So Alex Goldberg did what he normally does when he’s bored, which is often: He sneaked out. It was last year, and he was vacationing with his mom and sister at the Ritz-Carlton in Miami. But Alex wanted to go where the action was. He shuffled out of the lobby of the Ritz and cruised down Collins Avenue along the row of Art Deco hotels. There was a party going on at the Delano. Alex marched through the crowd in cargo shorts, belly out in a baggy T-shirt, sneaker laces dragging. He found a spot on the edge of the pool and plunged his toes into the water.
“What are you doing here?” asked a woman in a bathing suit. “Where are your parents?”
“Taking a nap at the Ritz. I just wanted to check this place out.” She didn’t believe him. “C’mon. I know you. I did a casting with you in New York.” Alex shook his head. “No, you didn’t.”
“I did too. Your name is Josh something. You’re 11. What’s the name of the movie you were in?”
“I’m not in any movie. And I’m 12.”
Alex borrowed a video camera from the woman’s friend and disappeared into the crowd to interview people. He found his first victim in the shallow end. She was a blonde in a blue bikini, clumsily moving to the music.
“Are you a professional dancer?” Alex asked sarcastically.
Thank you, Santa. You brought us Gold and Bronze One Show Pencils, D&AD, CA, Clios, New York Festivals, Andys and Beldings all wrapped in one creative director. Rick Rosenberg, welcome to Denver and to Thomas Taber & Drazen. Call us lame, but we turn into giddy schoolgirls when good people come to town like TTD’s new ECD.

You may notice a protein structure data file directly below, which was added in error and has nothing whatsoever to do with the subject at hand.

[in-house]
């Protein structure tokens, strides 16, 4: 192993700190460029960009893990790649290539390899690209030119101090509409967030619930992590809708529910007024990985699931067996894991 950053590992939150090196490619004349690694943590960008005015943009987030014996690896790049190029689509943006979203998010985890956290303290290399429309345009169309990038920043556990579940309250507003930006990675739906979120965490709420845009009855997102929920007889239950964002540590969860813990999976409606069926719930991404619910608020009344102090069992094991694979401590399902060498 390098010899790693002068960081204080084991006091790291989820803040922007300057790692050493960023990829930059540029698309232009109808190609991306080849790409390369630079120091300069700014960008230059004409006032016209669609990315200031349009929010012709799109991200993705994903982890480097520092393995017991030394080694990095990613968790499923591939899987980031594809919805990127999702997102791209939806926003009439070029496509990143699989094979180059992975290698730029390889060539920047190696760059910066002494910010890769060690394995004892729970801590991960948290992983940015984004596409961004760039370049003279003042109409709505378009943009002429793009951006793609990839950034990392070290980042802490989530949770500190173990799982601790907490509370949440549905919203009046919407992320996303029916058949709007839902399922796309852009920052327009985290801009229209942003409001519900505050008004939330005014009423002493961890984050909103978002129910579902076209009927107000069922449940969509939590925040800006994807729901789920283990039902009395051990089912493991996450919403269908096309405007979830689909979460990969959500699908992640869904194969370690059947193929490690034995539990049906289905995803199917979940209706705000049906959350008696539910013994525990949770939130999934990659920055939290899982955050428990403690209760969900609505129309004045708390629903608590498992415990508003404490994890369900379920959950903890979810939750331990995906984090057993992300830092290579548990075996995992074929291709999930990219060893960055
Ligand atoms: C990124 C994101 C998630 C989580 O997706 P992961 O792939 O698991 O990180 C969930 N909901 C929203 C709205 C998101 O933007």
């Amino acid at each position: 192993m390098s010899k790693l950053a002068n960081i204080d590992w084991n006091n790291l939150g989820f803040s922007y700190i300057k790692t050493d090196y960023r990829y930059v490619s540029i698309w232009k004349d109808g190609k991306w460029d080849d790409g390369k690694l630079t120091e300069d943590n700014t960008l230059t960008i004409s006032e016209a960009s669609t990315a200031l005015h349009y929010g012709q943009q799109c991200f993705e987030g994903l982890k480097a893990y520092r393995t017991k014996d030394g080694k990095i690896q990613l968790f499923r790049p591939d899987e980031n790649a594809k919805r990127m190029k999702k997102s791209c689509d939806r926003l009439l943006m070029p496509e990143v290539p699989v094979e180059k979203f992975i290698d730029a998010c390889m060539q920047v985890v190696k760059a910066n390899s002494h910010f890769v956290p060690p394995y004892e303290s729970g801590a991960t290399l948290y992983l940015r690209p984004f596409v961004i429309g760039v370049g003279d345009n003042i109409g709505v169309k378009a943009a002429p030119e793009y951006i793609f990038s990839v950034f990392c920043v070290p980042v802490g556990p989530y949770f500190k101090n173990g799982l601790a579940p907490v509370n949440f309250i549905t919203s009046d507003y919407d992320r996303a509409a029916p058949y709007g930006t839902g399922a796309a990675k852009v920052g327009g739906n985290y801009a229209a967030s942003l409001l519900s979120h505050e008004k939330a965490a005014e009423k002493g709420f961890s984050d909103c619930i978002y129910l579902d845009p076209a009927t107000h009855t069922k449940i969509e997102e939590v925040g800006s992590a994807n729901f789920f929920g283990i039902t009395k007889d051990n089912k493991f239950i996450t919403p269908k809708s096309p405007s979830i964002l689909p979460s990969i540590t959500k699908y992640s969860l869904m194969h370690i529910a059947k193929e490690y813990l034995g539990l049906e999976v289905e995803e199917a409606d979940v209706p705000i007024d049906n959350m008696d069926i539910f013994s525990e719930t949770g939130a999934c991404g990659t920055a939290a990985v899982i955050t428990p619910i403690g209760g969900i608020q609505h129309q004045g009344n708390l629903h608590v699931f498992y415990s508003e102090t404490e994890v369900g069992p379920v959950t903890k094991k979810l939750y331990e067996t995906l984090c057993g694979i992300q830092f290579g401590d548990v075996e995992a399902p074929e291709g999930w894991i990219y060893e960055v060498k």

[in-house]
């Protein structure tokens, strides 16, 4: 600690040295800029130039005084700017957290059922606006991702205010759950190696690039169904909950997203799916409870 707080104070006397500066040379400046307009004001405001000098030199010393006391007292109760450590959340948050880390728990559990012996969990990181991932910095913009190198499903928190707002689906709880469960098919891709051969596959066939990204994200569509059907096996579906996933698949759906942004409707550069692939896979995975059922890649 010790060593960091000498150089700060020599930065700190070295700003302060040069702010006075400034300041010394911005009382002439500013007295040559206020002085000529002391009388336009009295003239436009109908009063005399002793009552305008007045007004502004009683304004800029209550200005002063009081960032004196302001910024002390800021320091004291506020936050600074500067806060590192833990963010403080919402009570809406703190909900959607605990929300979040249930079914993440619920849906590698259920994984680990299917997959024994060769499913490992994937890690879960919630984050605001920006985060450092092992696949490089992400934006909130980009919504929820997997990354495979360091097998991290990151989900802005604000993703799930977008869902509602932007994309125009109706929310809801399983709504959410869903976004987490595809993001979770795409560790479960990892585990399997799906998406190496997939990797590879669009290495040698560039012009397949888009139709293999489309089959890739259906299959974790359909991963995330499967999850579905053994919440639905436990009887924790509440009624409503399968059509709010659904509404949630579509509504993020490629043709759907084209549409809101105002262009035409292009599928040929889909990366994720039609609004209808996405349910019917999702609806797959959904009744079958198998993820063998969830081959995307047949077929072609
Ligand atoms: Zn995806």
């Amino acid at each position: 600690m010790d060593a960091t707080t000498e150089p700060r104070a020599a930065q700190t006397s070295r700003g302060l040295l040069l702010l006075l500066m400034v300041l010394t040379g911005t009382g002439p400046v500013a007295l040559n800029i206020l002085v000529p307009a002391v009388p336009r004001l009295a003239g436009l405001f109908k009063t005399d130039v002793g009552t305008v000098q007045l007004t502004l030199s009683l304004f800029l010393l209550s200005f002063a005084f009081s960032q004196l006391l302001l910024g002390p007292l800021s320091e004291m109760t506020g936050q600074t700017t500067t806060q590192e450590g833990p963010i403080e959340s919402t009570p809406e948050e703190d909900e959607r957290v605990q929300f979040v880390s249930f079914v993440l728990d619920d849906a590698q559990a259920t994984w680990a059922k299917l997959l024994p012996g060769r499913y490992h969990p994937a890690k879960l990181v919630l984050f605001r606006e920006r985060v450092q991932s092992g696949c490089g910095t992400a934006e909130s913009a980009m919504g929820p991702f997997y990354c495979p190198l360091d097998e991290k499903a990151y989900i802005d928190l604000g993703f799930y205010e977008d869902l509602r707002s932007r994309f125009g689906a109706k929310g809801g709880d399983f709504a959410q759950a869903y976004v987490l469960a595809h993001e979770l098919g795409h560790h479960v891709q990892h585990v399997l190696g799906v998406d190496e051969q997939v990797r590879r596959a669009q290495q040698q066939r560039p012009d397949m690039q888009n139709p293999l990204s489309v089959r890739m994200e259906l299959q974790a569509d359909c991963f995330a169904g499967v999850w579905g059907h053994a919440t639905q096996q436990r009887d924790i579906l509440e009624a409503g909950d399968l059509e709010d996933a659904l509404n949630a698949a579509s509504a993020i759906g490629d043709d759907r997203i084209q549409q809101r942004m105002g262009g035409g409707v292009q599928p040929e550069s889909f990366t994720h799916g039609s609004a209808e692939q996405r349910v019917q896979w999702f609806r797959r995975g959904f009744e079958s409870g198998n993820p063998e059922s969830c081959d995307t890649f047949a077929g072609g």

Check out a few samples of his work below and even more of them here. His bio reads like a hall of fame candidate. This can only mean good things are to come.
Sporting a long and flowing mullet, Rick began his advertising career in the 1980s as an account coordinator on the McDonald’s account. He soon realized creative was where he belonged and eventually found himself at the forefront of the Seattle advertising scene, winning international awards and increasing sales for clients like Alaska Airlines and Yosemite Tourism.
The ‘90s brought more brands, more opportunities and more success stories. In Los Angeles, it was Apple Computers, Mercedes-Benz and Centinela Feed & Pet. In New York, Coca-Cola, Diet Pepsi and VISA. In Portland, it was Hollywood Video and Doc Martens. In 2003, Rick started Campbell-Ewald’s West region creative department for Chevrolet. Under his creative direction, Los Angeles became the #1 Chevy market in the U.S. just one year later.
Today, Rick can be spotted at the helm of the very talented TTD creative department. He’s the one with the short hair; yes, even in the back.
In additional news, TTD has moved its headquarters to the old Rock Island building on 15th Street, which you may fondly remember from your dark mascara-wearing goth days. They’re trying to teach an actual ghost they’ve sighted in the hallways of the building to chant Nitzer Ebb lyrics in a creepy voice to scare away crappy clients. Stay tuned on that one.
Is it just us or should illustration be used way more often in advertising if it looks as good as it does in this new in-store campaign from TDA Advertising & Design for SmartWool clothing knit from highly insulating wool? Beautiful work from illustrator Jessica Spring. Nice touch working in the little SmartWool man throughout. Copy line: Sheared from the smartest sheep.
CDs: Jonathan Schoenberg, Thomas Dooley
AD: Alex Rice
CW: Justin Horrigan
Illustrator: Jessica Spring, Montreal